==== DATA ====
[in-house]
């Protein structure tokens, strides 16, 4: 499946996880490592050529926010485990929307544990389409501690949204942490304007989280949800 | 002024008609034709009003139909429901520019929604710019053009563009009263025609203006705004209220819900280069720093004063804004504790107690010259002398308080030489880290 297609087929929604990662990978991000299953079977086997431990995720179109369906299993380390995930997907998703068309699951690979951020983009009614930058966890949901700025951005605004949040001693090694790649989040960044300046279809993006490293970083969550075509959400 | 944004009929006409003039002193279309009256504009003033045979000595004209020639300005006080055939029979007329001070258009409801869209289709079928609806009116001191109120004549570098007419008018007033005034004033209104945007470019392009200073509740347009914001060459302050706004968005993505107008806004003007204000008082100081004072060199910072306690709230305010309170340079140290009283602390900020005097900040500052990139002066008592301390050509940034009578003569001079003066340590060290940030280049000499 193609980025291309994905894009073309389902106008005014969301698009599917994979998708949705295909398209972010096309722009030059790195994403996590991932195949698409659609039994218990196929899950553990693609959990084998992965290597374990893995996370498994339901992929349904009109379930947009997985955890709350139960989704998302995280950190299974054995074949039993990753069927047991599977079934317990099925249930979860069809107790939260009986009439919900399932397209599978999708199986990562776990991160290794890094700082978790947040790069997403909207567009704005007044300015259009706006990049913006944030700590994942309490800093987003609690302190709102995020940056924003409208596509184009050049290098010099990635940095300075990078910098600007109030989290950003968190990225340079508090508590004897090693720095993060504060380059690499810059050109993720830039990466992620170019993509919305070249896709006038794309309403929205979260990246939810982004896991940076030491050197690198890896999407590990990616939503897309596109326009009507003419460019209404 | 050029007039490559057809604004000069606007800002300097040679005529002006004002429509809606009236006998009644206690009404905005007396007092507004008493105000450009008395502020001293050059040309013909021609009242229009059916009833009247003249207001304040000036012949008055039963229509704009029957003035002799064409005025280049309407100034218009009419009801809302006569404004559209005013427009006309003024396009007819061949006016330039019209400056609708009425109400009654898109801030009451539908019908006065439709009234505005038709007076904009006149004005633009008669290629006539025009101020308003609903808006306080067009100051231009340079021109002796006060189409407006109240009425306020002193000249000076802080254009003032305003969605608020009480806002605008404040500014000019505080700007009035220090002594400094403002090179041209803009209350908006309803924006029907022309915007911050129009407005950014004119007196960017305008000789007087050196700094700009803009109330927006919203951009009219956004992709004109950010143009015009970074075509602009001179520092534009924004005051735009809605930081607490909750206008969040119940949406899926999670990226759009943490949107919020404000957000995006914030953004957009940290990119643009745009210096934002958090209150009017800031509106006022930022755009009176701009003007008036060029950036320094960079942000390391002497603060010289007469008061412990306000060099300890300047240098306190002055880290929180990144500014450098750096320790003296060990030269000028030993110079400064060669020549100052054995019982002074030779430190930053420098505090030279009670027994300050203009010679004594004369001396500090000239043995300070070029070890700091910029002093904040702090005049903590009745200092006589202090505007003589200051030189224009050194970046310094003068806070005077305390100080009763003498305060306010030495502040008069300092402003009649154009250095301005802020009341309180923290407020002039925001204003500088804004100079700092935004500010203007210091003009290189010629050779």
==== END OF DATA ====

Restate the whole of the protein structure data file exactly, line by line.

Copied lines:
[in-house]
């Protein structure tokens, strides 16, 4: 499946996880490592050529926010485990929307544990389409501690949204942490304007989280949800 | 002024008609034709009003139909429901520019929604710019053009563009009263025609203006705004209220819900280069720093004063804004504790107690010259002398308080030489880290 297609087929929604990662990978991000299953079977086997431990995720179109369906299993380390995930997907998703068309699951690979951020983009009614930058966890949901700025951005605004949040001693090694790649989040960044300046279809993006490293970083969550075509959400 | 944004009929006409003039002193279309009256504009003033045979000595004209020639300005006080055939029979007329001070258009409801869209289709079928609806009116001191109120004549570098007419008018007033005034004033209104945007470019392009200073509740347009914001060459302050706004968005993505107008806004003007204000008082100081004072060199910072306690709230305010309170340079140290009283602390900020005097900040500052990139002066008592301390050509940034009578003569001079003066340590060290940030280049000499 193609980025291309994905894009073309389902106008005014969301698009599917994979998708949705295909398209972010096309722009030059790195994403996590991932195949698409659609039994218990196929899950553990693609959990084998992965290597374990893995996370498994339901992929349904009109379930947009997985955890709350139960989704998302995280950190299974054995074949039993990753069927047991599977079934317990099925249930979860069809107790939260009986009439919900399932397209599978999708199986990562776990991160290794890094700082978790947040790069997403909207567009704005007044300015259009706006990049913006944030700590994942309490800093987003609690302190709102995020940056924003409208596509184009050049290098010099990635940095300075990078910098600007109030989290950003968190990225340079508090508590004897090693720095993060504060380059690499810059050109993720830039990466992620170019993509919305070249896709006038794309309403929205979260990246939810982004896991940076030491050197690198890896999407590990990616939503897309596109326009009507003419460019209404 | 050029007039490559057809604004000069606007800002300097040679005529002006004002429509809606009236006998009644206690009404905005007396007092507004008493105000450009008395502020001293050059040309013909021609009242229009059916009833009247003249207001304040000036012949008055039963229509704009029957003035002799064409005025280049309407100034218009009419009801809302006569404004559209005013427009006309003024396009007819061949006016330039019209400056609708009425109400009654898109801030009451539908019908006065439709009234505005038709007076904009006149004005633009008669290629006539025009101020308003609903808006306080067009100051231009340079021109002796006060189409407006109240009425306020002193000249000076802080254009003032305003969605608020009480806002605008404040500014000019505080700007009035220090002594400094403002090179041209803009209350908006309803924006029907022309915007911050129009407005950014004119007196960017305008000789007087050196700094700009803009109330927006919203951009009219956004992709004109950010143009015009970074075509602009001179520092534009924004005051735009809605930081607490909750206008969040119940949406899926999670990226759009943490949107919020404000957000995006914030953004957009940290990119643009745009210096934002958090209150009017800031509106006022930022755009009176701009003007008036060029950036320094960079942000390391002497603060010289007469008061412990306000060099300890300047240098306190002055880290929180990144500014450098750096320790003296060990030269000028030993110079400064060669020549100052054995019982002074030779430190930053420098505090030279009670027994300050203009010679004594004369001396500090000239043995300070070029070890700091910029002093904040702090005049903590009745200092006589202090505007003589200051030189224009050194970046310094003068806070005077305390100080009763003498305060306010030495502040008069300092402003009649154009250095301005802020009341309180923290407020002039925001204003500088804004100079700092935004500010203007210091003009290189010629050779």